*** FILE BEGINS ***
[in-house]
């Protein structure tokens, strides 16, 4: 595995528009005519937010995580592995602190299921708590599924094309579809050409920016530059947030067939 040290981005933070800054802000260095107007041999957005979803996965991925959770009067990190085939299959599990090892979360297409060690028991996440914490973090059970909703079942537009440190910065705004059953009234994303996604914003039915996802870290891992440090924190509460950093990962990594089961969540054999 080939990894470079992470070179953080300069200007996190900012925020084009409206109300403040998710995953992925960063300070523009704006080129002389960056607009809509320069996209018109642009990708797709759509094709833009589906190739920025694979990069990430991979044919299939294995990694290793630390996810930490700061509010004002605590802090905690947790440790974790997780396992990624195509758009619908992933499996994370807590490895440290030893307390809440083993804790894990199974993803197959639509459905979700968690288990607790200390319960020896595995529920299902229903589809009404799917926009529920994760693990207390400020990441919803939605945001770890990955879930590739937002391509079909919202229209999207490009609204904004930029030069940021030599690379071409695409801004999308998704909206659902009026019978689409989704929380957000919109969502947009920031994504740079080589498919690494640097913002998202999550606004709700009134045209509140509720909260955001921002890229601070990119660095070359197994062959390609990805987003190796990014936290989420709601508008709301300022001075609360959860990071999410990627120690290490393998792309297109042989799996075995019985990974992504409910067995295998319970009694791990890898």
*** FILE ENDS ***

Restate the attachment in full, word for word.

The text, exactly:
[in-house]
């Protein structure tokens, strides 16, 4: 595995528009005519937010995580592995602190299921708590599924094309579809050409920016530059947030067939 040290981005933070800054802000260095107007041999957005979803996965991925959770009067990190085939299959599990090892979360297409060690028991996440914490973090059970909703079942537009440190910065705004059953009234994303996604914003039915996802870290891992440090924190509460950093990962990594089961969540054999 080939990894470079992470070179953080300069200007996190900012925020084009409206109300403040998710995953992925960063300070523009704006080129002389960056607009809509320069996209018109642009990708797709759509094709833009589906190739920025694979990069990430991979044919299939294995990694290793630390996810930490700061509010004002605590802090905690947790440790974790997780396992990624195509758009619908992933499996994370807590490895440290030893307390809440083993804790894990199974993803197959639509459905979700968690288990607790200390319960020896595995529920299902229903589809009404799917926009529920994760693990207390400020990441919803939605945001770890990955879930590739937002391509079909919202229209999207490009609204904004930029030069940021030599690379071409695409801004999308998704909206659902009026019978689409989704929380957000919109969502947009920031994504740079080589498919690494640097913002998202999550606004709700009134045209509140509720909260955001921002890229601070990119660095070359197994062959390609990805987003190796990014936290989420709601508008709301300022001075609360959860990071999410990627120690290490393998792309297109042989799996075995019985990974992504409910067995295998319970009694791990890898």